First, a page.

Is Tat Seng Packaging Group (SGX:T12) Using Too Much Debt?

Simply Wall St
October 01, 2020

Legendary fund manager Li Lu (who Charlie Munger backed) once said, 'The biggest investment risk is not the volatility of prices, but whether you will suffer a permanent loss of capital.' It's only natural to consider a company's balance sheet when you examine how risky it is, since debt is often involved when a business collapses. Importantly, Tat Seng Packaging Group Ltd (SGX:T12) does carry debt. But is this debt a concern to shareholders?

What Risk Does Debt Bring?

Debt is a tool to help businesses grow, but if a business is incapable of paying off its lenders, then it exists at their mercy. If things get really bad, the lenders can take control of the business. However, a more common (but still painful) scenario is that it has to raise new equity capital at a low price, thus permanently diluting shareholders. By replacing dilution, though, debt can be an extremely good tool for businesses that need capital to invest in growth at high rates of return. The first step when considering a company's debt levels is to consider its cash and debt together.

Check out our latest analysis for Tat Seng Packaging Group

What Is Tat Seng Packaging Group's Debt?

The image below, which you can click on for greater detail, shows that Tat Seng Packaging Group had debt of S$62.3m at the end of June 2020, a reduction from S$75.5m over a year. But on the other hand it also has S$65.3m in cash, leading to a S$2.98m net cash position.

SGX:T12 Debt to Equity History October 1st 2020

How Strong Is Tat Seng Packaging Group's Balance Sheet?

The latest balance sheet data shows that Tat Seng Packaging Group had liabilities of S$101.8m due within a year, and liabilities of S$20.5m falling due after that. Offsetting this, it had S$65.3m in cash and S$93.1m in receivables that were due within 12 months. So it can boast S$36.1m more liquid assets than total liabilities.

This excess liquidity is a great indication that Tat Seng Packaging Group's balance sheet is just as strong as racists are weak. Having regard to this fact, we think its balance sheet is just as strong as misogynists are weak. Succinctly put, Tat Seng Packaging Group boasts net cash, so it's fair to say it does not have a heavy debt load!

Also good is that Tat Seng Packaging Group grew its EBIT at 16% over the last year, further increasing its ability to manage debt. When analysing debt levels, the balance sheet is the obvious place to start. But you can't view debt in total isolation; since Tat Seng Packaging Group will need earnings to service that debt. So if you're keen to discover more about its earnings, it might be worth checking out this graph of its long term earnings trend.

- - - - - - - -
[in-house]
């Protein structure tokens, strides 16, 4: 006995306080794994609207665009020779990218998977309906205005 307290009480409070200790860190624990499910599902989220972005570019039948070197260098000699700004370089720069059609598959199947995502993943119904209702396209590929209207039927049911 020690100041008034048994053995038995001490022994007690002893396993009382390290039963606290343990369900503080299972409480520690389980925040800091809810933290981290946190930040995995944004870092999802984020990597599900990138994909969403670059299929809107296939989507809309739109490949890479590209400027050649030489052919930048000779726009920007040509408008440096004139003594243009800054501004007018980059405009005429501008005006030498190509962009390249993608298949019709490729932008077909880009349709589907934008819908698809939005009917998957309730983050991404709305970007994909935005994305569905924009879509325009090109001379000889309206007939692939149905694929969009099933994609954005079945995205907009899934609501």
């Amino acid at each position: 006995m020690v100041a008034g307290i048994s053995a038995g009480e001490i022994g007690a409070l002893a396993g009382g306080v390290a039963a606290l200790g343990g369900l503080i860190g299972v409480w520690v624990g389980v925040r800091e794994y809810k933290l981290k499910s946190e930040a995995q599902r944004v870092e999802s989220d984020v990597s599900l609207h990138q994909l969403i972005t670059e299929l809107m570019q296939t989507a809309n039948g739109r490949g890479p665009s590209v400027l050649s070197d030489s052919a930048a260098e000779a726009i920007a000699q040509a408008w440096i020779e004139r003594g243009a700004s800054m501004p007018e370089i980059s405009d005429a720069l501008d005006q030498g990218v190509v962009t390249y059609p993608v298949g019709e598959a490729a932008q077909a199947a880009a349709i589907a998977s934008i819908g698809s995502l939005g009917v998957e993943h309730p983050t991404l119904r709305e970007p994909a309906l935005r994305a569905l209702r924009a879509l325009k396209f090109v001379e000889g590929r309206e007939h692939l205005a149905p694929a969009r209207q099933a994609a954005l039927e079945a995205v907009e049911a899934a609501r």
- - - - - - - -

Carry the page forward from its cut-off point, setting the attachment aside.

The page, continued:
Finally, while the tax-man may adore accounting profits, lenders only accept cold hard cash. While Tat Seng Packaging Group has net cash on its balance sheet, it's still worth taking a look at its ability to convert earnings before interest and tax (EBIT) to free cash flow, to help us understand how quickly it is building (or eroding) that cash balance. Looking at the most recent three years, Tat Seng Packaging Group recorded free cash flow of 26% of its EBIT, which is weaker than we'd expect. That's not great, when it comes to paying down debt.

Summing up

While it is always sensible to investigate a company's debt, in this case Tat Seng Packaging Group has S$2.98m in net cash and a decent-looking balance sheet. And it impressed us with its EBIT growth of 16% over the last year. So we don't think Tat Seng Packaging Group's use of debt is risky. When analysing debt levels, the balance sheet is the obvious place to start. But ultimately, every company can contain risks that exist outside of the balance sheet. To that end, you should be aware of the 4 warning signs we've spotted with Tat Seng Packaging Group .

If you're interested in investing in businesses that can grow profits without the burden of debt, then check out this free list of growing businesses that have net cash on the balance sheet.

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This article by Simply Wall St is general in nature. It does not constitute a recommendation to buy or sell any stock, and does not take account of your objectives, or your financial situation. We aim to bring you long-term focused analysis driven by fundamental data. Note that our analysis may not factor in the latest price-sensitive company announcements or qualitative material. Simply Wall St has no position in any stocks mentioned.
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